Volunteer firefighters are the driving force of getting through fire season

Volunteer firefighters are the driving force to getting through fire season.

YAKIMA COUNTY, Wash.- Does making next to nothing and facing house or brush fires every couple of days sound like a dream job opportunity?

Fire Chief Nathan Craig said this is the reality for many of the firefighters in the Yakima Valley and across the United States.

"70 percent of our country is protected by volunteer firefighters," he said.

Each fire department has drills once a week to make sure their volunteers are ready for anything. Craig is part of West Valley Fire Department and he has 88 of them at his station.

"We typically get the best of the community that comes out and volunteers. It's people that want to be here and they don't have to be here. They want to be here," Craig said.

While that number may seem like a lot, Craig said they can take on almost 25 more volunteers before they are considered fully staffed. The shortage is seen across Yakima County and a department's volunteers can determine how much they can get done.

"If you have enough volunteers you have enough man power, you have the depth to handle larger incidents," he said.

Most firefighters work full time jobs during the day and then must get ready for training at night. If you live outside the city of Yakima, those are most likely volunteers fighting that fire down the street.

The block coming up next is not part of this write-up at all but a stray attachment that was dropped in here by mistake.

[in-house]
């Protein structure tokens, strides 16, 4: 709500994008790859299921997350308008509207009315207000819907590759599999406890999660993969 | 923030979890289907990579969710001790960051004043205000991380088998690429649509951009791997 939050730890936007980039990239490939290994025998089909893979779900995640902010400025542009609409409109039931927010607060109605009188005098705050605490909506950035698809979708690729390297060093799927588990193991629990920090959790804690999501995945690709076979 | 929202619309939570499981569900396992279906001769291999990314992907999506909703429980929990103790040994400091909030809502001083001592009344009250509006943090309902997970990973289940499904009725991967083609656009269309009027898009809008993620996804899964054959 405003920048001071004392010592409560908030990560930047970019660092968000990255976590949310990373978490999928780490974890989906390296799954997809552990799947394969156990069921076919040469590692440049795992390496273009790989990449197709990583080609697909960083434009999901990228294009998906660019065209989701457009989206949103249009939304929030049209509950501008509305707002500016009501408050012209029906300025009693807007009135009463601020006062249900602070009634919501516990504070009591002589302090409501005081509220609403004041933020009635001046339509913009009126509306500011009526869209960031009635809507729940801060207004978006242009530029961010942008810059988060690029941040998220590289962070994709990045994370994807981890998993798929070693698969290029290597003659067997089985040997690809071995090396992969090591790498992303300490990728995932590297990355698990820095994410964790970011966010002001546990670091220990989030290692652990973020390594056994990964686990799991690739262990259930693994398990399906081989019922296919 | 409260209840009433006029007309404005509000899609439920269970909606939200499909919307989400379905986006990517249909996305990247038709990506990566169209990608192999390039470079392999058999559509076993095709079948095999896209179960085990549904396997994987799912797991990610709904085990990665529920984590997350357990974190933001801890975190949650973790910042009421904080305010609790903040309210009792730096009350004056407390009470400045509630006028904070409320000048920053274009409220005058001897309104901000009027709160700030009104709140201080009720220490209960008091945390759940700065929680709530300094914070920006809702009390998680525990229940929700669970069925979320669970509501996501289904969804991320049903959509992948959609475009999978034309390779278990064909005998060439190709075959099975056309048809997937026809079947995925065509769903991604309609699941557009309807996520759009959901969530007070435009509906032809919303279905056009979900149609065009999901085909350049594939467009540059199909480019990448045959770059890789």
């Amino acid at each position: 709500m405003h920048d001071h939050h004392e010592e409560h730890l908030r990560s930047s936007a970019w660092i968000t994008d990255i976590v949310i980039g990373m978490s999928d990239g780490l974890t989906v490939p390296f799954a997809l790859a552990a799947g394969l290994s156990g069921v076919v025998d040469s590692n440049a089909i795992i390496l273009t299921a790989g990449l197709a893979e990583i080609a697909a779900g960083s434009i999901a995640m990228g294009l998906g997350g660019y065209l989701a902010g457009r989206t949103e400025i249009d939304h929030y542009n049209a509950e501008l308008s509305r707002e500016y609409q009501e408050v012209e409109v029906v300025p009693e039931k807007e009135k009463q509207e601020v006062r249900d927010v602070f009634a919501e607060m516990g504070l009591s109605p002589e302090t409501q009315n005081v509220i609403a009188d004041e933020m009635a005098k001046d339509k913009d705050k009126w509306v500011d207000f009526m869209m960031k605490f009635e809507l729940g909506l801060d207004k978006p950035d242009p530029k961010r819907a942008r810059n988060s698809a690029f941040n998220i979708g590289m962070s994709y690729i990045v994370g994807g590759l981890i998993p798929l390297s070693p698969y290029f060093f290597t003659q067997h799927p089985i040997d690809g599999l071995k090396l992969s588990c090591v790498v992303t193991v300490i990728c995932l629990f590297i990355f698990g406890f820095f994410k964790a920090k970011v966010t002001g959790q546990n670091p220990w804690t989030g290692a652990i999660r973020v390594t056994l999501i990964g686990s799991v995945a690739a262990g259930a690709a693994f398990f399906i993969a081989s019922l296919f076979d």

Carl Hendrickson has been a volunteer firefighter for 35 years and has loved every bit of it.

"This is what I've always wanted to do since I was a kid. I'm still enjoying it to this day. I'm getting toward the end of it but I am still enjoying it," Hendrickson said.

From veterans with double digit years of experience to rookies just starting out, David Martinez said there is a sense of fulfillment from being able to serve their community.

"Essentially you're putting your life on the line for somebody else and there is no greater help a person can give than that," he said.

Martinez has been part of the West Valley Fire Department for a little over a month and he remembers his first fire. It was a third alarm fire where helicopters were needed and 15 different departments worked together to put it out. He says he had to hit the ground running to keep up.

"Ask while you're doing something else. The important thing is protecting lives and property and staying safe," Martinez said.

If anyone is interested in becoming a volunteer firefighter, you can go to their local fire department and get in contact with one of their recruiters to get started.

Also, you don't need any previous experience. They will take care of you and get you ready for anything fire season and beyond will throw at you.

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